Banking Services through Subsidiaries

a) Investment Management Services
For many commercial banks, investment management is a major revenue producer. Although they are prohibited from making certain investments in corporate securities for their own accounts, banks manage billions worth of
securities for wealthy individuals, corporate clients, and various kinds of retirement asset funds through their trust and investment departments or subsidiaries. They also manage assets for corporate and/or pension funds;
various types of mutual funds, including money market mutual funds; and other investment companies. In each case, commercial banks exploit their investment skills and knowledge of the securities markets.
b)Advisory Services
Because of their expertise in financial markets and their relationships to depositors and borrowers, banks are also well situated to offer other advisory services.
These advisory services include:
1) Economic analysis,
2) Investment and financial advising,
3) Asset valuation services, and

4) Bankruptcy-workout counselling.
c) Brokerage Services
Several bank holding companies have begun to offer securities brokerage services, including discount brokerage. Although these services are officially offered through a separate subsidiary of the bank holding company, the
services may be provided within the confines of the commercial bank offices, and the separation of a commercial banking subsidiary from a stock brokerage subsidiary is not particularly apparent to the bank customer.
Another area in which banks act as brokers is insurance. Credit insurance, which is often used to insure repayment of loans, is offered directly by banks.
Other kinds of insurance may be offered through banks under certain restricted conditions.
d) Underwriting
Currently, all banking institutions are able to underwrite general obligation bonds and debentures. Some banks are major players in these markets, where they may have an advantage over investment banks when it comes to
underwriting state and local bond issues. The political ties and geographical
proximity that commercial banks have to the issuer are not irrelevant
However, more recently, several institutions have been able to directly compete in the market for both corporate debt and equity. Over time, the corporate parent of the commercial bank, the so-called bank holding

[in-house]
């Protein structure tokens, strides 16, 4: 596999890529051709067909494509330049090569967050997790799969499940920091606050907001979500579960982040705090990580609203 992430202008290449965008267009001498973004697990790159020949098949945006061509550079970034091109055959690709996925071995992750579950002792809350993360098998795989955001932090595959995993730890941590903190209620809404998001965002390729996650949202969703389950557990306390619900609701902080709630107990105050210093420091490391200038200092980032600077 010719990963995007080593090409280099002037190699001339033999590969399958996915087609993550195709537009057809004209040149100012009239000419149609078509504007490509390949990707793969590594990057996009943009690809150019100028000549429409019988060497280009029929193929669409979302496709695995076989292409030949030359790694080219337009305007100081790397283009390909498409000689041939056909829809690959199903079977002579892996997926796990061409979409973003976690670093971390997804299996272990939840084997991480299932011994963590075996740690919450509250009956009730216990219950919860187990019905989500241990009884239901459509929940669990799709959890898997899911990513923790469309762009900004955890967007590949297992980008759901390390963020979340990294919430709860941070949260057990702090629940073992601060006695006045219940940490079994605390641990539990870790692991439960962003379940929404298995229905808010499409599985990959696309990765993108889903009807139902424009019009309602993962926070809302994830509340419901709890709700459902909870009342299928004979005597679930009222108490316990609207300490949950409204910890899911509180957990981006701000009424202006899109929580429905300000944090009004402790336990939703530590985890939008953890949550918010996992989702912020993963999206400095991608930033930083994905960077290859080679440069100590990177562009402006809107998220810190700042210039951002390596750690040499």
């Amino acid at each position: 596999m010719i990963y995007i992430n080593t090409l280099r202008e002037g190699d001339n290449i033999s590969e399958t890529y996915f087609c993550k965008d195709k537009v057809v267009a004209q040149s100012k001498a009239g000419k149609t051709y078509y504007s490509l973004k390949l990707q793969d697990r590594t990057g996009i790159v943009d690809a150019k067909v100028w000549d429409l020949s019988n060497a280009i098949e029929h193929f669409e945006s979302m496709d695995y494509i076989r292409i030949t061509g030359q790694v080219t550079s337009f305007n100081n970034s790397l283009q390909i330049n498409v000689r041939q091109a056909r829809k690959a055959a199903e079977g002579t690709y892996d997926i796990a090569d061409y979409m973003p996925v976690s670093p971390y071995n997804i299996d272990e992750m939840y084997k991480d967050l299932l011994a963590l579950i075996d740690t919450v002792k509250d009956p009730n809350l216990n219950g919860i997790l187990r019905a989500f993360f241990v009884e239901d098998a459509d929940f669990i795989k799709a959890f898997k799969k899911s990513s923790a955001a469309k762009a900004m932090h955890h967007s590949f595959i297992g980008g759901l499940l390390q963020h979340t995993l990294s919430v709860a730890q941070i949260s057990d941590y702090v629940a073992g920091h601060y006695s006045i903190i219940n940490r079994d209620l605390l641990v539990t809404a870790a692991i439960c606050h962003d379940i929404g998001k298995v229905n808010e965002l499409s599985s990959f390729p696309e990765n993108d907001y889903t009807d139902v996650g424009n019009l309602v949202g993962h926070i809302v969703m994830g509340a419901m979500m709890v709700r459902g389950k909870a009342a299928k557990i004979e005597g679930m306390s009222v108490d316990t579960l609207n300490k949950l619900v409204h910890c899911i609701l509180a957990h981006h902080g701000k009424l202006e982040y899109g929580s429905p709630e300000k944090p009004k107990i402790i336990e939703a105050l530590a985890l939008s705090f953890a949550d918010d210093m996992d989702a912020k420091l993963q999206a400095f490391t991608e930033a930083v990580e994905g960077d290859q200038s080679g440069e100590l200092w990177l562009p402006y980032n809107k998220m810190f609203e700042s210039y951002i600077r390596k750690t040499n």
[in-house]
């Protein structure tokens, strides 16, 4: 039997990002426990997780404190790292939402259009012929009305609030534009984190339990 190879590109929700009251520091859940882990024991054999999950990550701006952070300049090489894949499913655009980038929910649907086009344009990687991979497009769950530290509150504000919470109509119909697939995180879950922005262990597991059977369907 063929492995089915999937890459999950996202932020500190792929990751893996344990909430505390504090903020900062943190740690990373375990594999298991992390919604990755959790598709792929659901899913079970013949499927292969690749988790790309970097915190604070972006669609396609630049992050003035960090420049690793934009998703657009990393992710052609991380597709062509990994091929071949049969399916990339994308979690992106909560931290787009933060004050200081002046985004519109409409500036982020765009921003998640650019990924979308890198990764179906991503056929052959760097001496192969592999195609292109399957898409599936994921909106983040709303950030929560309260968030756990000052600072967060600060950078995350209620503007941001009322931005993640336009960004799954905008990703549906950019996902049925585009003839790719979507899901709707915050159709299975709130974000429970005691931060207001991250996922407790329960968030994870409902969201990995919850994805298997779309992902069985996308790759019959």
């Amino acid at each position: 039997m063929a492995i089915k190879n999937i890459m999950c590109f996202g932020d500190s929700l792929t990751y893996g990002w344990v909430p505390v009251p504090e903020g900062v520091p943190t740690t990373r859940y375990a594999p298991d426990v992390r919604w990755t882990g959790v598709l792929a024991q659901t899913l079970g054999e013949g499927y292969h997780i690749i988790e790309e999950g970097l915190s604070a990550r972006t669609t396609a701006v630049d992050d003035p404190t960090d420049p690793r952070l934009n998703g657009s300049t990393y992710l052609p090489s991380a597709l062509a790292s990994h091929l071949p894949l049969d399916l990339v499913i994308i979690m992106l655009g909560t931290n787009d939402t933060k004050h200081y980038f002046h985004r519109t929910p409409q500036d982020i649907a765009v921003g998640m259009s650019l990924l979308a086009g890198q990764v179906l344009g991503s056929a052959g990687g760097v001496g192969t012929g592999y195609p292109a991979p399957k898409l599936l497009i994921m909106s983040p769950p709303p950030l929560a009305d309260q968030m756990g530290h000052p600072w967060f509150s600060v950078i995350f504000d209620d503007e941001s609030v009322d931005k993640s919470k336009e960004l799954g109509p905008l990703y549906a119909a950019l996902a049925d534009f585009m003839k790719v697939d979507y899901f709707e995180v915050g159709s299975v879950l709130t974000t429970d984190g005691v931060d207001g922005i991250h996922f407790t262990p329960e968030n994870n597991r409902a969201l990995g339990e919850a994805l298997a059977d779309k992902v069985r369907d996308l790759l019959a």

company, has been allowed to establish a separate subsidiary to engage in securities market activity.
1.7 Economic functions
The economic functions of banks include:
1. Issue of money, in the form of banknotes and current accounts subject to cheque or payment at the customer’s order. These claims on banks can act as money because they are negotiable and/or repayable on
demand, and hence valued at par. They are effectively transferable by mere delivery, in the case of banknotes, or by drawing a cheque that the payee may bank or cash.
2. Netting and settlement of payments – banks act as both collection and paying agents for customers, participating in inter-bank clearing and settlement systems to collect, present, be presented with, and pay
payment instruments. This enables banks to economise on reserves held for settlement of payments, since inward and outward payments offset each other. It also enables the offsetting of payment flows
between geographical areas, reducing the cost of settlement between them.
3. Credit intermediation – banks borrow and lend back-to-back on their own account as middle men
4. Credit quality improvement – banks lend money to ordinary commercial and personal borrowers (ordinary credit quality), but are high quality borrowers. The improvement comes from diversification of the bank’s assets and capital which provides a buffer to absorb losses without defaulting on its obligations. However, banknotes and deposits
are generally unsecured; if the bank gets into difficulty and pledges assets as security, to rise the funding it needs to continue to operate, this puts the note holders and depositors in an economically subordinated position
5. Maturity transformation – banks borrow more on demand debt and short term debt, but provide more long term loans. In other words, they borrow short and lend long. With a stronger credit quality than most other borrowers, banks can do this by aggregating issues (e.g. accepting deposits and issuing banknotes) and redemptions (e.g. withdrawals and redemptions of banknotes), maintaining reserves of cash, investing in marketable securities that can be readily converted to cash if needed, and raising replacement funding as needed from various sources (e.g.
wholesale cash markets and securities markets).

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